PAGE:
In the payments industry, partnerships have played a crucial role in driving innovation and progress. However, amid the flourishing digital commerce landscape, there is a concerning knowledge gap among merchants regarding payment-making processes and partnerships.
Anjulie Patel, VP of partnerships at payment processing platform Nucleus365, often sees confusion from merchants who may not possess an in-depth knowledge of payment-making, essentially creating a blind spot that impacts the very process that keeps their business running.
This lack of transparency is a glaring omission in the e-commerce sector, with merchants eager to learn more about how their business secures sales, but unsure how to go about it.
Here Patel, addresses the impact of payment partnerships on the e-commerce landscape and provides insights for merchants seeking to navigate the world of secure and successful sales.
The payments industry has always relied on successful partnerships to create mutually beneficial outcomes. Recent findings from PWC reveal that 86 per cent of surveyed professionals in the payments sector agree that traditional payments providers will collaborate with fintechs and technology providers as a primary of innovation. Collaboration is a well-established practice in our sector.
With digital commerce projected to reach a total transaction value of $6.03trillion in 2023, the rise and continued growth of digital e-commerce, which 89 per cent of payments industry experts believe will persist, has led to an increased focus on business-to-business (B2B) and payment partnerships.
While the payments sector possesses expert knowledge of payment-making processes and partnerships, merchants often lack awareness of the nuances in partnership types and the benefits that can be derived by forming them.
This lack of understanding can impede business growth, market competitiveness, and limit opportunities for higher profits and reduced risk.
What Is a payment partnership?
A payment partnership occurs when two or more businesses utilise each other’s infrastructures for mutual benefit. Typically, one business provides the technological components to facilitate secure domestic or cross-border payments, while the other offers one or more sales channels and customer bases.
Partnerships depend on various factors such as sector, demographic, products, and market size of the partnering businesses. They can also be flexible or fixed-term, dependent on sales and payment success figures. Partnerships can encompass a business’s entire operation or focus on specific aspects, such as customer bases in a particular region or payment processing technology designed for a specific customer base or payment method.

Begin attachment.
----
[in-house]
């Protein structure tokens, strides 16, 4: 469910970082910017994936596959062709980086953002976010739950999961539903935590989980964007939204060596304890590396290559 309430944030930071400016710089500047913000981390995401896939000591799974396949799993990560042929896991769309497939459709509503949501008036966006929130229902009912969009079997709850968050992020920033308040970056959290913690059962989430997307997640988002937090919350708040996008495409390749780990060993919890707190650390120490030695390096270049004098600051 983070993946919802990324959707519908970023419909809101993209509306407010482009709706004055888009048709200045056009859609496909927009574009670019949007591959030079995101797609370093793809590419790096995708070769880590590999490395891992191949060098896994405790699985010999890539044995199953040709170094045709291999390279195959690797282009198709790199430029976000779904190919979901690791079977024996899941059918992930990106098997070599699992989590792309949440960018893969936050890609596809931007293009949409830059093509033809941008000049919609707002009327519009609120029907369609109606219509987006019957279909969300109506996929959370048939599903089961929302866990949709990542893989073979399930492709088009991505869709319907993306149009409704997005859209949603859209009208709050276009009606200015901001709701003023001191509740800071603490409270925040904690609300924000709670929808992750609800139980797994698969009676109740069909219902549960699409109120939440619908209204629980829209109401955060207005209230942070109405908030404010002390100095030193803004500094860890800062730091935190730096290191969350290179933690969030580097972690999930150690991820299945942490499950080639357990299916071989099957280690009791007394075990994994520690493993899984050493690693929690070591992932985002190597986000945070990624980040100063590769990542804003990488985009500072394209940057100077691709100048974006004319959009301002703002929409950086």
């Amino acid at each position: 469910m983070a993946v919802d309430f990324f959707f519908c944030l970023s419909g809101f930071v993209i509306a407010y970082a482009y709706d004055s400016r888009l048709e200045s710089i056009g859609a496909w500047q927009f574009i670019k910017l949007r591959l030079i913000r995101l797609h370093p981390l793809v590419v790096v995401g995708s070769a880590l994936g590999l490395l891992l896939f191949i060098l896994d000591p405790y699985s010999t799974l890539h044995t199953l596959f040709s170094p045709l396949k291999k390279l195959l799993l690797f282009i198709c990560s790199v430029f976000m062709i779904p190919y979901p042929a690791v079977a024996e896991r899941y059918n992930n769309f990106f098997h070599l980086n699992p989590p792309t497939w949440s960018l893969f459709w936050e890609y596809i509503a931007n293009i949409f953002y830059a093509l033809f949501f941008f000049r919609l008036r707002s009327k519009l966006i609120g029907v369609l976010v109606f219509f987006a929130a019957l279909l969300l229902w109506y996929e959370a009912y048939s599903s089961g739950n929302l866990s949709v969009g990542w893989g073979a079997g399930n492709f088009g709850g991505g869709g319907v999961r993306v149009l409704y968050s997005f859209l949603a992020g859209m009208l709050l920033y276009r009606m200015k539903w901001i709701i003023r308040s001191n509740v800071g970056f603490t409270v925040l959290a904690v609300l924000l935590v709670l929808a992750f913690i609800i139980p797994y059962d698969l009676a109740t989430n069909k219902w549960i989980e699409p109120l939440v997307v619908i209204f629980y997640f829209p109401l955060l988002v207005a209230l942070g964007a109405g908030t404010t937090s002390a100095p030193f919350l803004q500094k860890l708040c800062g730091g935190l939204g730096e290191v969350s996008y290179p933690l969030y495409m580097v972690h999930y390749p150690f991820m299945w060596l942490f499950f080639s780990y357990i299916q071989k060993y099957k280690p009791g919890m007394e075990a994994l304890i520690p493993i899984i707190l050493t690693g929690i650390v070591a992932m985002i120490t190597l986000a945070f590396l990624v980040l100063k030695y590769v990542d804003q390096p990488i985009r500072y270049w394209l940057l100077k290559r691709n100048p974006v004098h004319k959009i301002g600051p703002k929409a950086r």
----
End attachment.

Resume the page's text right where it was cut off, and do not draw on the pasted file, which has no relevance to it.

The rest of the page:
The benefits of payments partnerships
The first benefit of partnerships is increased reach and exposure, leveraging partner networks to tap into new customer bases. By doing so, businesses can explore untapped markets and tailor their product and service offerings to newly-gained demographics, positioning themselves for faster growth opportunities.
It’s important to understand that partnerships are not limited to domestic or established markets.
They can be just as, if not more, effective in markets primed for growth. Let’s take the UAE as an example, the region ranked as the fastest-growing e-commerce market in the world in 2022 and has a projected value of $17.2billion by 2027.
At Nucleus365, we have seen an increase in merchant exploration into rising markets, utilising our service to create effective partnerships in regions such the UAE – namely Dubai, alongside the likes of Hong Kong and Europe.
Accessing new yet established markets also provides valuable market data, performance history, and experience to inform business decisions. Partnerships enable businesses to enter the market more swiftly by leveraging established supply chains and relationships of their partners, eliminating the need to start from scratch.
Making informed decisions
Payment partnerships actively work to reduce risk, which is one of their key advantages. The insights and customer bases previously unobtainable through partnerships allow businesses to make informed decisions without the trial and error processes that often come with increased risk.
Moreover, accessing new markets diversifies sales, mitigating the negative impact of diminishing returns and a market downturn in a specific region, should it occur. By partnering, businesses can share the financial burden of payment investments and no longer rely solely on their own business performance, thus increasing operational resilience.
Businesses often underestimate the benefits of partnerships in encouraging information-sharing between companies. The most successful partnerships go beyond market growth, new customer bases, and risk reduction. By treating partnerships as collaborative learning experiences, businesses can quickly gain insights that would have otherwise been unavailable. In doing so, businesses can generate new ideas, streamline operations for efficiency, and position themselves for more strategised growth trajectories.
Payment partnerships in the future
The benefits of payment partnerships are numerous, positioning businesses for increased growth and resilience. However, partnerships require thorough due diligence. Relying on an experienced and trusted intermediary to form partnerships can mitigate risks, establish immediate partnership trust, and ensure mutually beneficial outcomes for both businesses.
Partnerships will become increasingly common as the e-commerce sector continues to expand into emerging markets. The rise of technological infrastructures in developing markets will encourage the formation of new partnerships to access these regions safely. Ultimately, consumers will benefit from the increased robustness of global merchants, who can offer products and services to demographics at an accelerated pace, all while ensuring safe and secure payment facilitation.